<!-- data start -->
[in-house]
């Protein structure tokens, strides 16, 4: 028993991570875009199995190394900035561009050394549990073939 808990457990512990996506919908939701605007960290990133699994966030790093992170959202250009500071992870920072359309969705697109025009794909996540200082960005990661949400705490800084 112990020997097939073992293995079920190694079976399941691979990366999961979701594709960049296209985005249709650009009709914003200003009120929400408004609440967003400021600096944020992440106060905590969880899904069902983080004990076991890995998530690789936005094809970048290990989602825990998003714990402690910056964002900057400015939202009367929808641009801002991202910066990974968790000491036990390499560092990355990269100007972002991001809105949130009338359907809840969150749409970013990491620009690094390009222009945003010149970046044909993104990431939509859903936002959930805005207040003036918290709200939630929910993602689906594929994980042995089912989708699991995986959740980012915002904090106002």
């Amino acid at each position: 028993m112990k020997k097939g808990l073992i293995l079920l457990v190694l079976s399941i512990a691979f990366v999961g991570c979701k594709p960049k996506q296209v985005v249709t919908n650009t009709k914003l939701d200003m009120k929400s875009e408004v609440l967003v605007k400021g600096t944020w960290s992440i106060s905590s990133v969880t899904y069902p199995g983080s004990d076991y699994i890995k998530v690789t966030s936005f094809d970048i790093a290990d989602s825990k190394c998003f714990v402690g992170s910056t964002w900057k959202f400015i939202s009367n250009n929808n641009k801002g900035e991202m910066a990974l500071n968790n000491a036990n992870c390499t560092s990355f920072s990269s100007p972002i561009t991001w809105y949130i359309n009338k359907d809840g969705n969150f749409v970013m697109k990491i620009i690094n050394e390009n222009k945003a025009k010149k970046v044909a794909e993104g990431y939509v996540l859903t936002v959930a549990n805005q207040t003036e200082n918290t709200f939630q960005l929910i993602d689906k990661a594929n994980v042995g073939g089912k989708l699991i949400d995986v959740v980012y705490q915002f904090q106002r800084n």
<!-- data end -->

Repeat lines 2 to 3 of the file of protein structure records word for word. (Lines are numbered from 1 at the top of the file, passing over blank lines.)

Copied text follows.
């Protein structure tokens, strides 16, 4: 028993991570875009199995190394900035561009050394549990073939 808990457990512990996506919908939701605007960290990133699994966030790093992170959202250009500071992870920072359309969705697109025009794909996540200082960005990661949400705490800084 112990020997097939073992293995079920190694079976399941691979990366999961979701594709960049296209985005249709650009009709914003200003009120929400408004609440967003400021600096944020992440106060905590969880899904069902983080004990076991890995998530690789936005094809970048290990989602825990998003714990402690910056964002900057400015939202009367929808641009801002991202910066990974968790000491036990390499560092990355990269100007972002991001809105949130009338359907809840969150749409970013990491620009690094390009222009945003010149970046044909993104990431939509859903936002959930805005207040003036918290709200939630929910993602689906594929994980042995089912989708699991995986959740980012915002904090106002």
């Amino acid at each position: 028993m112990k020997k097939g808990l073992i293995l079920l457990v190694l079976s399941i512990a691979f990366v999961g991570c979701k594709p960049k996506q296209v985005v249709t919908n650009t009709k914003l939701d200003m009120k929400s875009e408004v609440l967003v605007k400021g600096t944020w960290s992440i106060s905590s990133v969880t899904y069902p199995g983080s004990d076991y699994i890995k998530v690789t966030s936005f094809d970048i790093a290990d989602s825990k190394c998003f714990v402690g992170s910056t964002w900057k959202f400015i939202s009367n250009n929808n641009k801002g900035e991202m910066a990974l500071n968790n000491a036990n992870c390499t560092s990355f920072s990269s100007p972002i561009t991001w809105y949130i359309n009338k359907d809840g969705n969150f749409v970013m697109k990491i620009i690094n050394e390009n222009k945003a025009k010149k970046v044909a794909e993104g990431y939509v996540l859903t936002v959930a549990n805005q207040t003036e200082n918290t709200f939630q960005l929910i993602d689906k990661a594929n994980v042995g073939g089912k989708l699991i949400d995986v959740v980012y705490q915002f904090q106002r800084n």